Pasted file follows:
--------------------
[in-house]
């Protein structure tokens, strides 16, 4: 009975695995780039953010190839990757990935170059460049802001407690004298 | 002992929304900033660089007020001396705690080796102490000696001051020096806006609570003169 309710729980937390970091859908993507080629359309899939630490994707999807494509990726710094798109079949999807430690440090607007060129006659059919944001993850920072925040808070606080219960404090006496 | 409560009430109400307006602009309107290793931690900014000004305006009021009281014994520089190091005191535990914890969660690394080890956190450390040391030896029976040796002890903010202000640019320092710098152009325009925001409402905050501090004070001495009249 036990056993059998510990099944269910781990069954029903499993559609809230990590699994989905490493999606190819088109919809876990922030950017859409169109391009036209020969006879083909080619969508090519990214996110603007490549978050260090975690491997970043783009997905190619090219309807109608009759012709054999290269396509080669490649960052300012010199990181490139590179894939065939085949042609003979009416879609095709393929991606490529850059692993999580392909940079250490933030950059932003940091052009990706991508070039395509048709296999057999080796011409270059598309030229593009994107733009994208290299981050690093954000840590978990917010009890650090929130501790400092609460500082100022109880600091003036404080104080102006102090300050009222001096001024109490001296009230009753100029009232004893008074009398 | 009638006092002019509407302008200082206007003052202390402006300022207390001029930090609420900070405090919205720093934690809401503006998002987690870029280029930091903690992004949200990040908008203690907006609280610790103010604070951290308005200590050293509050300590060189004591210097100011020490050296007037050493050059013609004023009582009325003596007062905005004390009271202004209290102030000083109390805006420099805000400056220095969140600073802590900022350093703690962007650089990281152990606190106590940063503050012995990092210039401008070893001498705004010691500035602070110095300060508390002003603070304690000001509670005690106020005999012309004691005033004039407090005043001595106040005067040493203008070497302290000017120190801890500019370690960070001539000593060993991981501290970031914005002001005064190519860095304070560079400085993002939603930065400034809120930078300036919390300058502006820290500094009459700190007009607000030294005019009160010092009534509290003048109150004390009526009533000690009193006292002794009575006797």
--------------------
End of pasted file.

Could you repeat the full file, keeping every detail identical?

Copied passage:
[in-house]
């Protein structure tokens, strides 16, 4: 009975695995780039953010190839990757990935170059460049802001407690004298 | 002992929304900033660089007020001396705690080796102490000696001051020096806006609570003169 309710729980937390970091859908993507080629359309899939630490994707999807494509990726710094798109079949999807430690440090607007060129006659059919944001993850920072925040808070606080219960404090006496 | 409560009430109400307006602009309107290793931690900014000004305006009021009281014994520089190091005191535990914890969660690394080890956190450390040391030896029976040796002890903010202000640019320092710098152009325009925001409402905050501090004070001495009249 036990056993059998510990099944269910781990069954029903499993559609809230990590699994989905490493999606190819088109919809876990922030950017859409169109391009036209020969006879083909080619969508090519990214996110603007490549978050260090975690491997970043783009997905190619090219309807109608009759012709054999290269396509080669490649960052300012010199990181490139590179894939065939085949042609003979009416879609095709393929991606490529850059692993999580392909940079250490933030950059932003940091052009990706991508070039395509048709296999057999080796011409270059598309030229593009994107733009994208290299981050690093954000840590978990917010009890650090929130501790400092609460500082100022109880600091003036404080104080102006102090300050009222001096001024109490001296009230009753100029009232004893008074009398 | 009638006092002019509407302008200082206007003052202390402006300022207390001029930090609420900070405090919205720093934690809401503006998002987690870029280029930091903690992004949200990040908008203690907006609280610790103010604070951290308005200590050293509050300590060189004591210097100011020490050296007037050493050059013609004023009582009325003596007062905005004390009271202004209290102030000083109390805006420099805000400056220095969140600073802590900022350093703690962007650089990281152990606190106590940063503050012995990092210039401008070893001498705004010691500035602070110095300060508390002003603070304690000001509670005690106020005999012309004691005033004039407090005043001595106040005067040493203008070497302290000017120190801890500019370690960070001539000593060993991981501290970031914005002001005064190519860095304070560079400085993002939603930065400034809120930078300036919390300058502006820290500094009459700190007009607000030294005019009160010092009534509290003048109150004390009526009533000690009193006292002794009575006797």